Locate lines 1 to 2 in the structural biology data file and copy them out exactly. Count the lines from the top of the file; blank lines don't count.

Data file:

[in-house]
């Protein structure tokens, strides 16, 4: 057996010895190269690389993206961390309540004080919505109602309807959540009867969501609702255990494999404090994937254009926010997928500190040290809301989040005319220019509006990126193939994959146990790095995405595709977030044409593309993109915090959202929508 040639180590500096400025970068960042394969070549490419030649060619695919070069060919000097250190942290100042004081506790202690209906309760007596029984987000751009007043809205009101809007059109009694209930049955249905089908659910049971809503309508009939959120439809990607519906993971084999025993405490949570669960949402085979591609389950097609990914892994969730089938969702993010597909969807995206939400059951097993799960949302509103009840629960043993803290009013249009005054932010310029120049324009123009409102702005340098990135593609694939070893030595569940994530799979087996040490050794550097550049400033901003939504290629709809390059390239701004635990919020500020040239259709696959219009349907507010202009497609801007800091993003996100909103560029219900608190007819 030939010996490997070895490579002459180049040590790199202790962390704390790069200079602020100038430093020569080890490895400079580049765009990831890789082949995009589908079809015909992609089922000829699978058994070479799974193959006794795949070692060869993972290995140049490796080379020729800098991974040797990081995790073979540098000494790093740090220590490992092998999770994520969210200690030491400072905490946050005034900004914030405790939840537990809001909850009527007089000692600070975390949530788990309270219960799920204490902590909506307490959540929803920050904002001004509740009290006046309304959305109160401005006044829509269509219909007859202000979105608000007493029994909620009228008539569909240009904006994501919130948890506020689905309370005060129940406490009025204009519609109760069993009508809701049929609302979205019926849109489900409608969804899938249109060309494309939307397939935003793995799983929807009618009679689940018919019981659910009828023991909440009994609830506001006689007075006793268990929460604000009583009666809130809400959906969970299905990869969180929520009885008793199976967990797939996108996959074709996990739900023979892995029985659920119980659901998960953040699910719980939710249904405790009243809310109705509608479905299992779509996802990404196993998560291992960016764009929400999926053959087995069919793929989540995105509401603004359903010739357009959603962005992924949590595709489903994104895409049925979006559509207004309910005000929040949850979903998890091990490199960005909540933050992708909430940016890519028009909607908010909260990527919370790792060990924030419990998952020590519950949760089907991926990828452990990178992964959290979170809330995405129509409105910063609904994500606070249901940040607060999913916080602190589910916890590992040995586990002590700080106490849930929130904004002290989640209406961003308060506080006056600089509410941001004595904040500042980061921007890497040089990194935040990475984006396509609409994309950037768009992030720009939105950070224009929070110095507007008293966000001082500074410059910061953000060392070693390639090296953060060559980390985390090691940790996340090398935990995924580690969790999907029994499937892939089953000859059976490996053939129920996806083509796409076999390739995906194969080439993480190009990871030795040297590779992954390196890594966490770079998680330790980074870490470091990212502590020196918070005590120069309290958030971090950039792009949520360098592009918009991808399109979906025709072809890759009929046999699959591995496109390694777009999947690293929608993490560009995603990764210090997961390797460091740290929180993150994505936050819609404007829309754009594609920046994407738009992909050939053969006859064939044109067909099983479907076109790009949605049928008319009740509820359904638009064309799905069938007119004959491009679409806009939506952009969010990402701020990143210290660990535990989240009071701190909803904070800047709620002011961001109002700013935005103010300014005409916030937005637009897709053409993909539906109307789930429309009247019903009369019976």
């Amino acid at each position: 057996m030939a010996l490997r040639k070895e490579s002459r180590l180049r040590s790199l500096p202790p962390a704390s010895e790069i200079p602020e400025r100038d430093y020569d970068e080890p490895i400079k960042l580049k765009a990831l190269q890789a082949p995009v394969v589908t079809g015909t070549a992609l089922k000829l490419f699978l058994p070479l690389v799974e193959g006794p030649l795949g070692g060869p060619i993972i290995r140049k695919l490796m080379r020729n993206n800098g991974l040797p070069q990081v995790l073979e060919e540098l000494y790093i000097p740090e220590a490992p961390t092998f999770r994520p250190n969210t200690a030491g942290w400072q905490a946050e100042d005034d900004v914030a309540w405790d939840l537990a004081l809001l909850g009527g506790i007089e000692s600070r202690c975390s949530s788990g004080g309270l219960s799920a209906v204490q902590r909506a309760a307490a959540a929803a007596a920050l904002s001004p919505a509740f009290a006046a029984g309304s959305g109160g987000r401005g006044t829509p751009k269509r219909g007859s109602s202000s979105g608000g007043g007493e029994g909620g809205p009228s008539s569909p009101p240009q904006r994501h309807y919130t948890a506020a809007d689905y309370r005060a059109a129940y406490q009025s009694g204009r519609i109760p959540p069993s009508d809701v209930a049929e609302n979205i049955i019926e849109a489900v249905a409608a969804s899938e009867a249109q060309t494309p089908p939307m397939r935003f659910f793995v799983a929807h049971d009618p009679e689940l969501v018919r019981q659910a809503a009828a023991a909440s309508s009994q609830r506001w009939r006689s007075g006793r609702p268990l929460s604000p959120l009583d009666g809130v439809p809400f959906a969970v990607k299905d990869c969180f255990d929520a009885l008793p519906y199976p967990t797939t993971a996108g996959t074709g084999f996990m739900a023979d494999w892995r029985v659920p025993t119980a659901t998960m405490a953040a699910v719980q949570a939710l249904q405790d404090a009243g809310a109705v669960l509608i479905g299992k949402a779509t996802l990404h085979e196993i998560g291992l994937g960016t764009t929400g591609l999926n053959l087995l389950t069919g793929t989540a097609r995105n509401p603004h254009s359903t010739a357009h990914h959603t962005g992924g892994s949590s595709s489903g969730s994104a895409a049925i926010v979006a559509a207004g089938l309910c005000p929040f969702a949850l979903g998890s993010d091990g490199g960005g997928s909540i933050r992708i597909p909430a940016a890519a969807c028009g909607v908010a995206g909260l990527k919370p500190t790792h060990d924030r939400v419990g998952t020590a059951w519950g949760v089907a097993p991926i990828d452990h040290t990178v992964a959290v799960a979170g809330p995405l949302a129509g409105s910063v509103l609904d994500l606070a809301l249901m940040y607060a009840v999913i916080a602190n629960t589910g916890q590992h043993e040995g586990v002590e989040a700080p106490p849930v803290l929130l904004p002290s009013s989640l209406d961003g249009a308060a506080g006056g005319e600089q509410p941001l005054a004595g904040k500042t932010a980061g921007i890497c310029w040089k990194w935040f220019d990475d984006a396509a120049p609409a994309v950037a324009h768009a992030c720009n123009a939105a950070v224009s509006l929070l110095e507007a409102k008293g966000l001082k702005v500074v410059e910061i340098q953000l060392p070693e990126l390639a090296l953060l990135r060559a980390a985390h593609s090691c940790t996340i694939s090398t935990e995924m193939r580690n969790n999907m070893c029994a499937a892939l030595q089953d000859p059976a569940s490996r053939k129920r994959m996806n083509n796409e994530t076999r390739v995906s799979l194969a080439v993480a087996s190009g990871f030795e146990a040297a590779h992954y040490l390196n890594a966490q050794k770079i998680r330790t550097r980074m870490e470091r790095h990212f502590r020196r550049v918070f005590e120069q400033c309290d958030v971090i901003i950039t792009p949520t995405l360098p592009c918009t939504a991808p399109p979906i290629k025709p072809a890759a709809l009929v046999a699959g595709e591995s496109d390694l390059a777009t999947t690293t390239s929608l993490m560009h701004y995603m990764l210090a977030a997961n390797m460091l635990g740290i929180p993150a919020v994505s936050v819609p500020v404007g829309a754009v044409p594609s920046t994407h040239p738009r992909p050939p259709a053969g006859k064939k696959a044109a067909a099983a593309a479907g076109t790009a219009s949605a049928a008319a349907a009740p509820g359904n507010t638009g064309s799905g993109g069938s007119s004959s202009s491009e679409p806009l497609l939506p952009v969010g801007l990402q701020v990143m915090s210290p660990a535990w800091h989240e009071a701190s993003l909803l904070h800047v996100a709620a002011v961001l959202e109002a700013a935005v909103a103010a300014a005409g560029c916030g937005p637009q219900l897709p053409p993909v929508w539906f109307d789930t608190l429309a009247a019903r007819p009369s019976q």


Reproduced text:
[in-house]
């Protein structure tokens, strides 16, 4: 057996010895190269690389993206961390309540004080919505109602309807959540009867969501609702255990494999404090994937254009926010997928500190040290809301989040005319220019509006990126193939994959146990790095995405595709977030044409593309993109915090959202929508 040639180590500096400025970068960042394969070549490419030649060619695919070069060919000097250190942290100042004081506790202690209906309760007596029984987000751009007043809205009101809007059109009694209930049955249905089908659910049971809503309508009939959120439809990607519906993971084999025993405490949570669960949402085979591609389950097609990914892994969730089938969702993010597909969807995206939400059951097993799960949302509103009840629960043993803290009013249009005054932010310029120049324009123009409102702005340098990135593609694939070893030595569940994530799979087996040490050794550097550049400033901003939504290629709809390059390239701004635990919020500020040239259709696959219009349907507010202009497609801007800091993003996100909103560029219900608190007819 030939010996490997070895490579002459180049040590790199202790962390704390790069200079602020100038430093020569080890490895400079580049765009990831890789082949995009589908079809015909992609089922000829699978058994070479799974193959006794795949070692060869993972290995140049490796080379020729800098991974040797990081995790073979540098000494790093740090220590490992092998999770994520969210200690030491400072905490946050005034900004914030405790939840537990809001909850009527007089000692600070975390949530788990309270219960799920204490902590909506307490959540929803920050904002001004509740009290006046309304959305109160401005006044829509269509219909007859202000979105608000007493029994909620009228008539569909240009904006994501919130948890506020689905309370005060129940406490009025204009519609109760069993009508809701049929609302979205019926849109489900409608969804899938249109060309494309939307397939935003793995799983929807009618009679689940018919019981659910009828023991909440009994609830506001006689007075006793268990929460604000009583009666809130809400959906969970299905990869969180929520009885008793199976967990797939996108996959074709996990739900023979892995029985659920119980659901998960953040699910719980939710249904405790009243809310109705509608479905299992779509996802990404196993998560291992960016764009929400999926053959087995069919793929989540995105509401603004359903010739357009959603962005992924949590595709489903994104895409049925979006559509207004309910005000929040949850979903998890091990490199960005909540933050992708909430940016890519028009909607908010909260990527919370790792060990924030419990998952020590519950949760089907991926990828452990990178992964959290979170809330995405129509409105910063609904994500606070249901940040607060999913916080602190589910916890590992040995586990002590700080106490849930929130904004002290989640209406961003308060506080006056600089509410941001004595904040500042980061921007890497040089990194935040990475984006396509609409994309950037768009992030720009939105950070224009929070110095507007008293966000001082500074410059910061953000060392070693390639090296953060060559980390985390090691940790996340090398935990995924580690969790999907029994499937892939089953000859059976490996053939129920996806083509796409076999390739995906194969080439993480190009990871030795040297590779992954390196890594966490770079998680330790980074870490470091990212502590020196918070005590120069309290958030971090950039792009949520360098592009918009991808399109979906025709072809890759009929046999699959591995496109390694777009999947690293929608993490560009995603990764210090997961390797460091740290929180993150994505936050819609404007829309754009594609920046994407738009992909050939053969006859064939044109067909099983479907076109790009949605049928008319009740509820359904638009064309799905069938007119004959491009679409806009939506952009969010990402701020990143210290660990535990989240009071701190909803904070800047709620002011961001109002700013935005103010300014005409916030937005637009897709053409993909539906109307789930429309009247019903009369019976």